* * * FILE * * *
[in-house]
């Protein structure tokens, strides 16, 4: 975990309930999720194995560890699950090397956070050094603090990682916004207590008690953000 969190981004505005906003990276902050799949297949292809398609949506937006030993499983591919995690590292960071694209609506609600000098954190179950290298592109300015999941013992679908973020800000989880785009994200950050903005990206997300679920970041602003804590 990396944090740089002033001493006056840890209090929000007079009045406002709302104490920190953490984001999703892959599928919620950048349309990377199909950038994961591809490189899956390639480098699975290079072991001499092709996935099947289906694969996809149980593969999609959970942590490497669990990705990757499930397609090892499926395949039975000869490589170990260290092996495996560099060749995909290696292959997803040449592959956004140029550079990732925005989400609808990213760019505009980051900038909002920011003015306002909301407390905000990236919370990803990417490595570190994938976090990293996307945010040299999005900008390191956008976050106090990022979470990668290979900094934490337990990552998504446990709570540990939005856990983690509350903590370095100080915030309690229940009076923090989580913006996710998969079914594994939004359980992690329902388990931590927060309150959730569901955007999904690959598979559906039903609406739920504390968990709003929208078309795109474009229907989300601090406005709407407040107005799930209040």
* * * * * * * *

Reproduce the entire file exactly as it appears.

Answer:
[in-house]
């Protein structure tokens, strides 16, 4: 975990309930999720194995560890699950090397956070050094603090990682916004207590008690953000 969190981004505005906003990276902050799949297949292809398609949506937006030993499983591919995690590292960071694209609506609600000098954190179950290298592109300015999941013992679908973020800000989880785009994200950050903005990206997300679920970041602003804590 990396944090740089002033001493006056840890209090929000007079009045406002709302104490920190953490984001999703892959599928919620950048349309990377199909950038994961591809490189899956390639480098699975290079072991001499092709996935099947289906694969996809149980593969999609959970942590490497669990990705990757499930397609090892499926395949039975000869490589170990260290092996495996560099060749995909290696292959997803040449592959956004140029550079990732925005989400609808990213760019505009980051900038909002920011003015306002909301407390905000990236919370990803990417490595570190994938976090990293996307945010040299999005900008390191956008976050106090990022979470990668290979900094934490337990990552998504446990709570540990939005856990983690509350903590370095100080915030309690229940009076923090989580913006996710998969079914594994939004359980992690329902388990931590927060309150959730569901955007999904690959598979559906039903609406739920504390968990709003929208078309795109474009229907989300601090406005709407407040107005799930209040």